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    There have been many times on this forum that an OP thinks they need some information, but once their reasoning has been questioned the OP either realizes they don't need that information, or that they can get the information they need in another manner. That's why I ask. I've been the victim of this many times in 10+ years of engineering work. A quick consult with another engineer often times gets me thinking in another way that I hadn't considered. Sometimes, I was on the right track and I need to know the fuse resistance too. It just depends on the situation.

    Sorry if my original questioning seemed demeaning it wasn't meant to be.

    In my years so far I have yet to need to measure a fuse resistance for anything more than to make sure it hadn't cleared. I have had to find out the Rmax from the datasheet several times though.

    ETA: I also provided some agreement with the other two responders and an added amplifier suggestion, so I also answered the question at hand.
     
    Last edited: May 16, 2018
    KeepItSimpleStupid likes this.
  7. KeepItSimpleStupid

    Distinguished Member

    Mar 4, 2014
    2,832
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    The only time I was misled by a fuse is when I had more than one 3AG series fuses, open when in circuit and was closed when out of circuit with an ohmmeter.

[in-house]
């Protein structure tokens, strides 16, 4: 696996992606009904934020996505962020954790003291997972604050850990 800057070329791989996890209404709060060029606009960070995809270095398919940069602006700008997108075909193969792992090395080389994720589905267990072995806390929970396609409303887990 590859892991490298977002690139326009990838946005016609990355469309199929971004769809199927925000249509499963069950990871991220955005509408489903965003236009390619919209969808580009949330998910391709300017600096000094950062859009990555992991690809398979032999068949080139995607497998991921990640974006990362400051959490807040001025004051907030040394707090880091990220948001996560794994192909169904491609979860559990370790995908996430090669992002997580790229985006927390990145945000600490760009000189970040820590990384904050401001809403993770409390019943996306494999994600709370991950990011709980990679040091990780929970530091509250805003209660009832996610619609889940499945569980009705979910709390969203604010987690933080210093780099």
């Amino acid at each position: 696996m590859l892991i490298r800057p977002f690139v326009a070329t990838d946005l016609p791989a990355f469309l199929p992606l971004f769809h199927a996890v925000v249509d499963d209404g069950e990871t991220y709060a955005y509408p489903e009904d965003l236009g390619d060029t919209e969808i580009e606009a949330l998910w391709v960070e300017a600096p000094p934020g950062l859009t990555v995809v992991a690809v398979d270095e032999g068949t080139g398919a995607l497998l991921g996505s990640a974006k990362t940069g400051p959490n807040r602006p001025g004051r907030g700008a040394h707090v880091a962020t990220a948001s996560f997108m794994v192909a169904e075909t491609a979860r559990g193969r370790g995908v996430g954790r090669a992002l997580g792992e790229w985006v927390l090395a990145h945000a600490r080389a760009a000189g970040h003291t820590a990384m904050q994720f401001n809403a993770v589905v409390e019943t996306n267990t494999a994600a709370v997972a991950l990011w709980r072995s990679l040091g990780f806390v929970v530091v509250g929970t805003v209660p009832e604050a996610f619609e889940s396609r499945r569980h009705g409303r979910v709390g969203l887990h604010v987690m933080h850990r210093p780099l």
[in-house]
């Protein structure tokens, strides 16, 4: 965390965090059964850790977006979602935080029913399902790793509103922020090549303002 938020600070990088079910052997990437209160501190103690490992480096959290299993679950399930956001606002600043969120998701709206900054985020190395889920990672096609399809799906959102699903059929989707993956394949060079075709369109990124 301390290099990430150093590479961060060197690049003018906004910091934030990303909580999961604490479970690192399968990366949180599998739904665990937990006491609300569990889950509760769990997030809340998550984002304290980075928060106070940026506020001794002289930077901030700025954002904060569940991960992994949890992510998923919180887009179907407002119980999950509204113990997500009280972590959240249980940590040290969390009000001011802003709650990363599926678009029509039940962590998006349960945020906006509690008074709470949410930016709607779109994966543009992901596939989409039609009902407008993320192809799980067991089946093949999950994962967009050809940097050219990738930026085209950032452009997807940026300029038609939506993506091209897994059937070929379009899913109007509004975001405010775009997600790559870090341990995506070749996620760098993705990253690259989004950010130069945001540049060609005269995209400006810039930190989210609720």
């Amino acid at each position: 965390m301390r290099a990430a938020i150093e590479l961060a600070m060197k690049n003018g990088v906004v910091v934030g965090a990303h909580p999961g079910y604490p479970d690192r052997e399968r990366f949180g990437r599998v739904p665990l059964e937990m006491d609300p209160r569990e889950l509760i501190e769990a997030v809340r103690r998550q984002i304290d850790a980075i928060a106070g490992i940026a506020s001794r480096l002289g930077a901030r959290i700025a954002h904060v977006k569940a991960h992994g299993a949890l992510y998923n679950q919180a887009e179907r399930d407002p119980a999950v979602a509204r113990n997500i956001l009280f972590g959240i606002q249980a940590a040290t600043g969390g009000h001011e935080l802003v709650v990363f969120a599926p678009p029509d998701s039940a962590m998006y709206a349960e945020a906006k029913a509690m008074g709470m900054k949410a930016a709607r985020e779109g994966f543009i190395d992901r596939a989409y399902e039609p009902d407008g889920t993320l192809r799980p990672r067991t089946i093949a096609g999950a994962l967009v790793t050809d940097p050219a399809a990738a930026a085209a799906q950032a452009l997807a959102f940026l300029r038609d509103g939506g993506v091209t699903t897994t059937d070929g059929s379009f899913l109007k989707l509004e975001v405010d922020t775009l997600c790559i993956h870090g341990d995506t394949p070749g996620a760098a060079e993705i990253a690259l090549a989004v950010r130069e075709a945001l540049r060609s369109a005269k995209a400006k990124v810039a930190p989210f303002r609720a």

The equipment I had set up in the lab had a limit of about +-2 pA @ +-100 V and a max of 20 mA when the problem occurred. We did acquire two Keithley SMU's which may have been up to the task.

    At home, II might have the equipment to do the job, but my current source is in need of repair and the nanovoltmeter needs a special cable.
     
  8. RichardO

    Late Member

    May 4, 2013
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    Good point. I should not have implied that _his_ fuse was exactly the one I gave the information for. Fortunately, unless he has an "exotic" fuse such as a very fast blow or rectifier fuse he can probably use the Littlefuse spec's. If he blows his fuse then -- oops, he can't. :oops:
     
  9. ian field

    AAC Fanatic!

    Oct 27, 2012
    6,205
    1,117
    The DSE ESR meter from Australia as a kit recommends using low value fixed resistors to calibrate it in the first place. assuming it has enough resolution - i'd suggest using it to compare fuses with standard fixed resistors.

    the usual alternative would be a measuring bridge - but the specifications will need more than a quick knock up from the junk box.
     
  10. ArakelTheDragon

    Active Member

    Nov 18, 2016
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    Or you could check the datasheet, or send an email to the manufacturer.
     
  11. ian field

    AAC Fanatic!

    Oct 27, 2012
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    Unless the TS already has that spec and wants to verify compliance.
     
  12. ArakelTheDragon

    Active Member

    Nov 18, 2016
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    There is no if in my language, if wanted that he would have stated it in the first post!
     
  13. MrAl

    AAC Fanatic!

    Jun 17, 2014
    5,176
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    Hello,

    For resistances below 1 Ohm a Kelvin Bridge can be used.